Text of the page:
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More delays on passport rules?

On the heels of the recent delay till Sept. 30 for U.S. citizens to show a passport when returning by air from Canada, Mexico, the Caribbean and Bermuda, Congress voted last week to postpone by 18 months passport requirements for U.S. travelers entering the country by land or sea from Canada and Mexico.

The Senate and House approved separate amendents; the bills must reconciled before the change can move forward.

If the measure goes into law, travelers will have until June 1, 2009, to secure a passport. The provision would also affect Canadians traveling to the U.S.

Under legislation to secure the borders in the wake of 9/11, the government imposed the passport requirement starting Jan. 23, but a backlog of applications led to outcry from the travel industry. At present, travelers who have applied for but not yet received passports can temporarily enter and depart from the U.S. by air with a government-issued photo identification and Department of State official proof of application for a passport through Sept. 30.


Adults who have applied for but not yet received a passport should present government-issued photo identification and an official proof of application from the U.S. Department of State. Children under the age of 16 traveling with their parents or legal guardian will be permitted to travel with the child's proof of application. Travelers who have not applied for a passport should not expect to be accommodated. U.S. citizens with pending passport applications can obtain proof of application at: http://travel.state.gov.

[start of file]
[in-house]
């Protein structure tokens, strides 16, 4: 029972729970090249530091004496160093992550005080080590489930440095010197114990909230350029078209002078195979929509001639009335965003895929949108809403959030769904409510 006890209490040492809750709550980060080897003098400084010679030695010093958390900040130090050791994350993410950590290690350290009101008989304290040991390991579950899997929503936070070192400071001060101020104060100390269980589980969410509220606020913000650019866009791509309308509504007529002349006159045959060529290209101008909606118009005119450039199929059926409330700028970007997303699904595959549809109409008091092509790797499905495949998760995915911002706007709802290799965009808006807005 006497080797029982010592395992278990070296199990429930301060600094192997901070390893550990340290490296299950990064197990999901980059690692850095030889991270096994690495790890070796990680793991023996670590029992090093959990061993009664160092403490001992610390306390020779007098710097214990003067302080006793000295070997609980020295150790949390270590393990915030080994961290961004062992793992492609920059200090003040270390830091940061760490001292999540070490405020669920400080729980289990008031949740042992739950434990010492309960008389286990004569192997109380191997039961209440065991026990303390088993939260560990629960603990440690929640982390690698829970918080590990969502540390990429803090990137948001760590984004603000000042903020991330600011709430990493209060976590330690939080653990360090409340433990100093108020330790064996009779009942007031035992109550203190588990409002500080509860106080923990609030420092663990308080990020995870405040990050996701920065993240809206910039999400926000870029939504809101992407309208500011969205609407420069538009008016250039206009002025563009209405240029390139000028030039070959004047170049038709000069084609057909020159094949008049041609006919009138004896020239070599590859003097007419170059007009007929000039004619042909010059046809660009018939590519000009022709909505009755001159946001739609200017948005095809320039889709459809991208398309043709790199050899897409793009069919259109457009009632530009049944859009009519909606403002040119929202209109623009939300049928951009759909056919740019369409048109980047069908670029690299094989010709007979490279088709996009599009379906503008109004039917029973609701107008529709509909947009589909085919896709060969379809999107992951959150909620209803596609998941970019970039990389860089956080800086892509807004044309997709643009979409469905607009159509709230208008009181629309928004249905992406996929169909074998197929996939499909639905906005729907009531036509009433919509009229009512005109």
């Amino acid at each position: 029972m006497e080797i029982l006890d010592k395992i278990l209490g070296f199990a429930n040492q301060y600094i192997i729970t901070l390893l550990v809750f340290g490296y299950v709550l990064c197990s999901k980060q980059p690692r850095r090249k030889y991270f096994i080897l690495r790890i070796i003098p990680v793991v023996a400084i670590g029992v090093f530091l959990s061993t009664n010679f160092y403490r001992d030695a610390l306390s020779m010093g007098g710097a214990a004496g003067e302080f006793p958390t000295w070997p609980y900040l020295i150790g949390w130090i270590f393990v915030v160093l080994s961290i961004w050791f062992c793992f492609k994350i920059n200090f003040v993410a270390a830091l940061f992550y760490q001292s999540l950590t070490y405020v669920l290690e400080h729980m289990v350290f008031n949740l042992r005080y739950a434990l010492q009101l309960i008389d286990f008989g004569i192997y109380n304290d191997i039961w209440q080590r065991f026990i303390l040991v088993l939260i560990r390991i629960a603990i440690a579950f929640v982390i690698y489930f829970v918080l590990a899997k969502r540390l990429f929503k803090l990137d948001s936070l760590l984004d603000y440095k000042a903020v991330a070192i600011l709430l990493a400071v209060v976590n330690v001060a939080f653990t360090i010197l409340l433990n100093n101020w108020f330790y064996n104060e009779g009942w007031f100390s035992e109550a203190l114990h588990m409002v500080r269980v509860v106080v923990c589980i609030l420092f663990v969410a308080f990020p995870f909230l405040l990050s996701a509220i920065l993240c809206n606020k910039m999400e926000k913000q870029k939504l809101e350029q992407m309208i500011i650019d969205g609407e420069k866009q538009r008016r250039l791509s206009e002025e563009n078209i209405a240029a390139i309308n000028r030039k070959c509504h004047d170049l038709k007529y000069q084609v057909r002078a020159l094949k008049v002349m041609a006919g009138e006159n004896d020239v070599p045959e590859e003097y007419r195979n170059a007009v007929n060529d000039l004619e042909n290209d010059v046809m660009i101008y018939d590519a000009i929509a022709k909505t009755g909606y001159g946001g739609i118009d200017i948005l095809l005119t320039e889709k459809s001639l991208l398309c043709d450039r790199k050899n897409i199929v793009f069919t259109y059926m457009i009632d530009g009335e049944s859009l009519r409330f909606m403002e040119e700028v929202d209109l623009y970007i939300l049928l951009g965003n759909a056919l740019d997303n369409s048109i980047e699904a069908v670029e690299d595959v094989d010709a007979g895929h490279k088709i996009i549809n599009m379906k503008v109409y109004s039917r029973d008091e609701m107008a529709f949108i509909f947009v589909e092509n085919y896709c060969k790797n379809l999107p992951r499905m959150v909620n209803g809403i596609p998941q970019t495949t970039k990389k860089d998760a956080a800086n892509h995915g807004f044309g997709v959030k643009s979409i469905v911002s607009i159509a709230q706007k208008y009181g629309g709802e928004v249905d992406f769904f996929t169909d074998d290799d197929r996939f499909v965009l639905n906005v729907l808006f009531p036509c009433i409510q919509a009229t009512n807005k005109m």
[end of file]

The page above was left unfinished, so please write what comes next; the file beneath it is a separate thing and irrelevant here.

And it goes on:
This accommodation does not affect entry requirements to other countries. Americans traveling to a country that requires passports must still present those documents.

Ironically, the State Department's move to delay the requirement to show a passport has caused new problems for travelers to Mexico and Canada who assumed they now need only a passport application to cross the borders.

Mexico still requires a U.S. passport or proof of citizenship--such as a birth certfcate (an original or a certified copy) or certificate of naturalization with a photo.

Canada requires a U.S. passport or an original birth certificate (not a certified copy) plus photo identification.

Photo by iStockphoto.com

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